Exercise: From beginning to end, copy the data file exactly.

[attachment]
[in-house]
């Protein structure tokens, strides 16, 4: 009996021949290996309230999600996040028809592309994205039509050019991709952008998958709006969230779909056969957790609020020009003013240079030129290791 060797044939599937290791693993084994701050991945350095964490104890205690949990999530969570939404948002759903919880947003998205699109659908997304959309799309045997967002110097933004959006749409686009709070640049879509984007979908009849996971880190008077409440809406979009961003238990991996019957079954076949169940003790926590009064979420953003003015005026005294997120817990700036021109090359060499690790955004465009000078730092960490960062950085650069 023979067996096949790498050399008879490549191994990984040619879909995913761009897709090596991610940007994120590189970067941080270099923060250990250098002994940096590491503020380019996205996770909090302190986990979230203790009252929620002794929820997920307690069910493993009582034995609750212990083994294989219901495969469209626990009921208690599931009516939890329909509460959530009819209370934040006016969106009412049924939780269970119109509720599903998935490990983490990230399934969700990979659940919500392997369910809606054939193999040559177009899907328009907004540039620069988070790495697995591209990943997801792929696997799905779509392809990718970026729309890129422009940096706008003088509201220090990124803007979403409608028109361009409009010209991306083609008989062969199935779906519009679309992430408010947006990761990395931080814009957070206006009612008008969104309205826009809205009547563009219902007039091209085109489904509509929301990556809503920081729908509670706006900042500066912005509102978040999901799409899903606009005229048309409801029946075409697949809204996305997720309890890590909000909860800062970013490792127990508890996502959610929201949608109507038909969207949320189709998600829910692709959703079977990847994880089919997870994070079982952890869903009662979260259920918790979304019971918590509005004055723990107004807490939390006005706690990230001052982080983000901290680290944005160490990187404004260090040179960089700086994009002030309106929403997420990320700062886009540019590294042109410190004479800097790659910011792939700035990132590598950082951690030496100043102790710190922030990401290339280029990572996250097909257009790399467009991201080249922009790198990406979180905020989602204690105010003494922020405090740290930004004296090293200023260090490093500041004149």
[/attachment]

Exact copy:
[in-house]
């Protein structure tokens, strides 16, 4: 009996021949290996309230999600996040028809592309994205039509050019991709952008998958709006969230779909056969957790609020020009003013240079030129290791 060797044939599937290791693993084994701050991945350095964490104890205690949990999530969570939404948002759903919880947003998205699109659908997304959309799309045997967002110097933004959006749409686009709070640049879509984007979908009849996971880190008077409440809406979009961003238990991996019957079954076949169940003790926590009064979420953003003015005026005294997120817990700036021109090359060499690790955004465009000078730092960490960062950085650069 023979067996096949790498050399008879490549191994990984040619879909995913761009897709090596991610940007994120590189970067941080270099923060250990250098002994940096590491503020380019996205996770909090302190986990979230203790009252929620002794929820997920307690069910493993009582034995609750212990083994294989219901495969469209626990009921208690599931009516939890329909509460959530009819209370934040006016969106009412049924939780269970119109509720599903998935490990983490990230399934969700990979659940919500392997369910809606054939193999040559177009899907328009907004540039620069988070790495697995591209990943997801792929696997799905779509392809990718970026729309890129422009940096706008003088509201220090990124803007979403409608028109361009409009010209991306083609008989062969199935779906519009679309992430408010947006990761990395931080814009957070206006009612008008969104309205826009809205009547563009219902007039091209085109489904509509929301990556809503920081729908509670706006900042500066912005509102978040999901799409899903606009005229048309409801029946075409697949809204996305997720309890890590909000909860800062970013490792127990508890996502959610929201949608109507038909969207949320189709998600829910692709959703079977990847994880089919997870994070079982952890869903009662979260259920918790979304019971918590509005004055723990107004807490939390006005706690990230001052982080983000901290680290944005160490990187404004260090040179960089700086994009002030309106929403997420990320700062886009540019590294042109410190004479800097790659910011792939700035990132590598950082951690030496100043102790710190922030990401290339280029990572996250097909257009790399467009991201080249922009790198990406979180905020989602204690105010003494922020405090740290930004004296090293200023260090490093500041004149």